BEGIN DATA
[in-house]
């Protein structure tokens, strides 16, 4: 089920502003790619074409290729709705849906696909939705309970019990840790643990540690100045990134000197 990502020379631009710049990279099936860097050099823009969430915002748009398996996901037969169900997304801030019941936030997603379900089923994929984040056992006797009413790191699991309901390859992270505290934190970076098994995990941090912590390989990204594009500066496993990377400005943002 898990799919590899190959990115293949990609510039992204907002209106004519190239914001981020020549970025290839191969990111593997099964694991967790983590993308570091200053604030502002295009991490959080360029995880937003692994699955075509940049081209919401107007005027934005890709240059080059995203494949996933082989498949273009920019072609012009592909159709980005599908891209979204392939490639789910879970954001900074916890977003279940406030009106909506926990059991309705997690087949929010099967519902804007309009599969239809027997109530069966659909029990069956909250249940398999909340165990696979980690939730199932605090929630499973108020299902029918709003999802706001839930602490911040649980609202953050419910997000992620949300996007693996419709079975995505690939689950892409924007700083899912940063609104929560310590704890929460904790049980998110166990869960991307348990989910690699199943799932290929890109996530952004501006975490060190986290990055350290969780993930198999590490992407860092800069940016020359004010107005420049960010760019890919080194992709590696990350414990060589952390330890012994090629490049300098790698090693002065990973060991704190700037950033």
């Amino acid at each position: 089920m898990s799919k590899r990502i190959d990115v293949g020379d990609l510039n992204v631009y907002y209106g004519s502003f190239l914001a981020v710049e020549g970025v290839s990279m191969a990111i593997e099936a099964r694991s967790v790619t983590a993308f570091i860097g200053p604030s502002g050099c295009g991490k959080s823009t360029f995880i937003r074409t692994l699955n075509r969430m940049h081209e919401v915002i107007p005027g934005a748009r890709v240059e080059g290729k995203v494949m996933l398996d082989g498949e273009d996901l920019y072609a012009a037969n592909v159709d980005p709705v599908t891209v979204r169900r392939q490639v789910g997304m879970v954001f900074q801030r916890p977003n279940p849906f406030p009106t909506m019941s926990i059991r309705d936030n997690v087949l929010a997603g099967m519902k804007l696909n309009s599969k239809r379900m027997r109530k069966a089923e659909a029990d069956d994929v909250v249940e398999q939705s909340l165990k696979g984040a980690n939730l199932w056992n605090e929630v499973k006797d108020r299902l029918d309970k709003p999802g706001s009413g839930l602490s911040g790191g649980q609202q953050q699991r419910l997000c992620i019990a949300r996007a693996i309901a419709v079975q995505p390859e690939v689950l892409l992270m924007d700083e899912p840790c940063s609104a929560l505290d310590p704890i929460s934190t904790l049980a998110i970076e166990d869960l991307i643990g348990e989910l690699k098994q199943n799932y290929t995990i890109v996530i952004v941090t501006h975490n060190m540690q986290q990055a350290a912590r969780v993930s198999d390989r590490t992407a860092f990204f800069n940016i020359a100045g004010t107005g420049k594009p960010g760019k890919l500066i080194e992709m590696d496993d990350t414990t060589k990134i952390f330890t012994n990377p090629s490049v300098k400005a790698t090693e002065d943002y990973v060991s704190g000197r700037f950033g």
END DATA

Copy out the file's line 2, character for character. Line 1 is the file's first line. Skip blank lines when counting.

């Protein structure tokens, strides 16, 4: 089920502003790619074409290729709705849906696909939705309970019990840790643990540690100045990134000197 990502020379631009710049990279099936860097050099823009969430915002748009398996996901037969169900997304801030019941936030997603379900089923994929984040056992006797009413790191699991309901390859992270505290934190970076098994995990941090912590390989990204594009500066496993990377400005943002 898990799919590899190959990115293949990609510039992204907002209106004519190239914001981020020549970025290839191969990111593997099964694991967790983590993308570091200053604030502002295009991490959080360029995880937003692994699955075509940049081209919401107007005027934005890709240059080059995203494949996933082989498949273009920019072609012009592909159709980005599908891209979204392939490639789910879970954001900074916890977003279940406030009106909506926990059991309705997690087949929010099967519902804007309009599969239809027997109530069966659909029990069956909250249940398999909340165990696979980690939730199932605090929630499973108020299902029918709003999802706001839930602490911040649980609202953050419910997000992620949300996007693996419709079975995505690939689950892409924007700083899912940063609104929560310590704890929460904790049980998110166990869960991307348990989910690699199943799932290929890109996530952004501006975490060190986290990055350290969780993930198999590490992407860092800069940016020359004010107005420049960010760019890919080194992709590696990350414990060589952390330890012994090629490049300098790698090693002065990973060991704190700037950033």